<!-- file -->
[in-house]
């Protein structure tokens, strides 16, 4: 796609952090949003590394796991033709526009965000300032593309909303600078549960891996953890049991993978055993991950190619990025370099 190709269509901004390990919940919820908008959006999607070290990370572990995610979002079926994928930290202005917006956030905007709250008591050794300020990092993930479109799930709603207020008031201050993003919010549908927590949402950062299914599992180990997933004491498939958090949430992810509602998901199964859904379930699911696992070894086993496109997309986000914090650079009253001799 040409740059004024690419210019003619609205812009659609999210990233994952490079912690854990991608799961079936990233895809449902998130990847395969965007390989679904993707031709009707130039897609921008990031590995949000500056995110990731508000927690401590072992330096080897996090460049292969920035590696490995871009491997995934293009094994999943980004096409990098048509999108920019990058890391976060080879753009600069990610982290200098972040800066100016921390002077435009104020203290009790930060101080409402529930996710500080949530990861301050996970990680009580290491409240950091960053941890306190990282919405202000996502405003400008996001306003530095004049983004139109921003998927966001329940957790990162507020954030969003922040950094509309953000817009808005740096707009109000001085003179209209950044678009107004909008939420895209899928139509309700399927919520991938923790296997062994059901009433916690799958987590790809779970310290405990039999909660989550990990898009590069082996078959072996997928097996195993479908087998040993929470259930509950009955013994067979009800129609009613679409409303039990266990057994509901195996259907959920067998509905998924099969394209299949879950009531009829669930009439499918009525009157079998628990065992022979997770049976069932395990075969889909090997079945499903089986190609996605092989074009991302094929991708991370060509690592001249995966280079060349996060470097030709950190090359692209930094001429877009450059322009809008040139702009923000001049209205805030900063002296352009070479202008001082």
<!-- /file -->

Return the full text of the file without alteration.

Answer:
[in-house]
């Protein structure tokens, strides 16, 4: 796609952090949003590394796991033709526009965000300032593309909303600078549960891996953890049991993978055993991950190619990025370099 190709269509901004390990919940919820908008959006999607070290990370572990995610979002079926994928930290202005917006956030905007709250008591050794300020990092993930479109799930709603207020008031201050993003919010549908927590949402950062299914599992180990997933004491498939958090949430992810509602998901199964859904379930699911696992070894086993496109997309986000914090650079009253001799 040409740059004024690419210019003619609205812009659609999210990233994952490079912690854990991608799961079936990233895809449902998130990847395969965007390989679904993707031709009707130039897609921008990031590995949000500056995110990731508000927690401590072992330096080897996090460049292969920035590696490995871009491997995934293009094994999943980004096409990098048509999108920019990058890391976060080879753009600069990610982290200098972040800066100016921390002077435009104020203290009790930060101080409402529930996710500080949530990861301050996970990680009580290491409240950091960053941890306190990282919405202000996502405003400008996001306003530095004049983004139109921003998927966001329940957790990162507020954030969003922040950094509309953000817009808005740096707009109000001085003179209209950044678009107004909008939420895209899928139509309700399927919520991938923790296997062994059901009433916690799958987590790809779970310290405990039999909660989550990990898009590069082996078959072996997928097996195993479908087998040993929470259930509950009955013994067979009800129609009613679409409303039990266990057994509901195996259907959920067998509905998924099969394209299949879950009531009829669930009439499918009525009157079998628990065992022979997770049976069932395990075969889909090997079945499903089986190609996605092989074009991302094929991708991370060509690592001249995966280079060349996060470097030709950190090359692209930094001429877009450059322009809008040139702009923000001049209205805030900063002296352009070479202008001082």